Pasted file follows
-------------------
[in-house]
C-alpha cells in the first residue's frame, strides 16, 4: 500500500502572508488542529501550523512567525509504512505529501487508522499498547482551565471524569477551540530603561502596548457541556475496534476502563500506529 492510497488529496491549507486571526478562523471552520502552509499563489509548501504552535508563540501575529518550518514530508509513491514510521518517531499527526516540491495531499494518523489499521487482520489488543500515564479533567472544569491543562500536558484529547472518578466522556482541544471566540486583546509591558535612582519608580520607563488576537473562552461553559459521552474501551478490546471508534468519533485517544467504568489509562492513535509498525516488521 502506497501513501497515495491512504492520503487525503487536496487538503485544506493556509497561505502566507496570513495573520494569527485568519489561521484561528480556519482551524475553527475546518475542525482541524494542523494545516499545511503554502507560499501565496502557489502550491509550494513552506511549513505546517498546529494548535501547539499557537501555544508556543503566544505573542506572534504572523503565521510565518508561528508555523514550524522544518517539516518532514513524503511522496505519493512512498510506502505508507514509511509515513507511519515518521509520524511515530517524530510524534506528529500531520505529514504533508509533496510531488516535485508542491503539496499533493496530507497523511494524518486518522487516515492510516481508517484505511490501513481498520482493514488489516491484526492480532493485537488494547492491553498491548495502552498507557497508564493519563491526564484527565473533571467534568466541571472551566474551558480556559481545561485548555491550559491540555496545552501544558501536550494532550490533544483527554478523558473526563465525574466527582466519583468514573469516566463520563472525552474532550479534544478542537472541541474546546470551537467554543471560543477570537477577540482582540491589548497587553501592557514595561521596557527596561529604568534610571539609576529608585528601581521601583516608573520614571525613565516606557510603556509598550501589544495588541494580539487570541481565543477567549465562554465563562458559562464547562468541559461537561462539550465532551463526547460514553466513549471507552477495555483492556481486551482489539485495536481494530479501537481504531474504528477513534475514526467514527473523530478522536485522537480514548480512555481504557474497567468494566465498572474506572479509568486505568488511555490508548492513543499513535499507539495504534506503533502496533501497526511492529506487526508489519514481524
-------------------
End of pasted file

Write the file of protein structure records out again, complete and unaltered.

[in-house]
C-alpha cells in the first residue's frame, strides 16, 4: 500500500502572508488542529501550523512567525509504512505529501487508522499498547482551565471524569477551540530603561502596548457541556475496534476502563500506529 492510497488529496491549507486571526478562523471552520502552509499563489509548501504552535508563540501575529518550518514530508509513491514510521518517531499527526516540491495531499494518523489499521487482520489488543500515564479533567472544569491543562500536558484529547472518578466522556482541544471566540486583546509591558535612582519608580520607563488576537473562552461553559459521552474501551478490546471508534468519533485517544467504568489509562492513535509498525516488521 502506497501513501497515495491512504492520503487525503487536496487538503485544506493556509497561505502566507496570513495573520494569527485568519489561521484561528480556519482551524475553527475546518475542525482541524494542523494545516499545511503554502507560499501565496502557489502550491509550494513552506511549513505546517498546529494548535501547539499557537501555544508556543503566544505573542506572534504572523503565521510565518508561528508555523514550524522544518517539516518532514513524503511522496505519493512512498510506502505508507514509511509515513507511519515518521509520524511515530517524530510524534506528529500531520505529514504533508509533496510531488516535485508542491503539496499533493496530507497523511494524518486518522487516515492510516481508517484505511490501513481498520482493514488489516491484526492480532493485537488494547492491553498491548495502552498507557497508564493519563491526564484527565473533571467534568466541571472551566474551558480556559481545561485548555491550559491540555496545552501544558501536550494532550490533544483527554478523558473526563465525574466527582466519583468514573469516566463520563472525552474532550479534544478542537472541541474546546470551537467554543471560543477570537477577540482582540491589548497587553501592557514595561521596557527596561529604568534610571539609576529608585528601581521601583516608573520614571525613565516606557510603556509598550501589544495588541494580539487570541481565543477567549465562554465563562458559562464547562468541559461537561462539550465532551463526547460514553466513549471507552477495555483492556481486551482489539485495536481494530479501537481504531474504528477513534475514526467514527473523530478522536485522537480514548480512555481504557474497567468494566465498572474506572479509568486505568488511555490508548492513543499513535499507539495504534506503533502496533501497526511492529506487526508489519514481524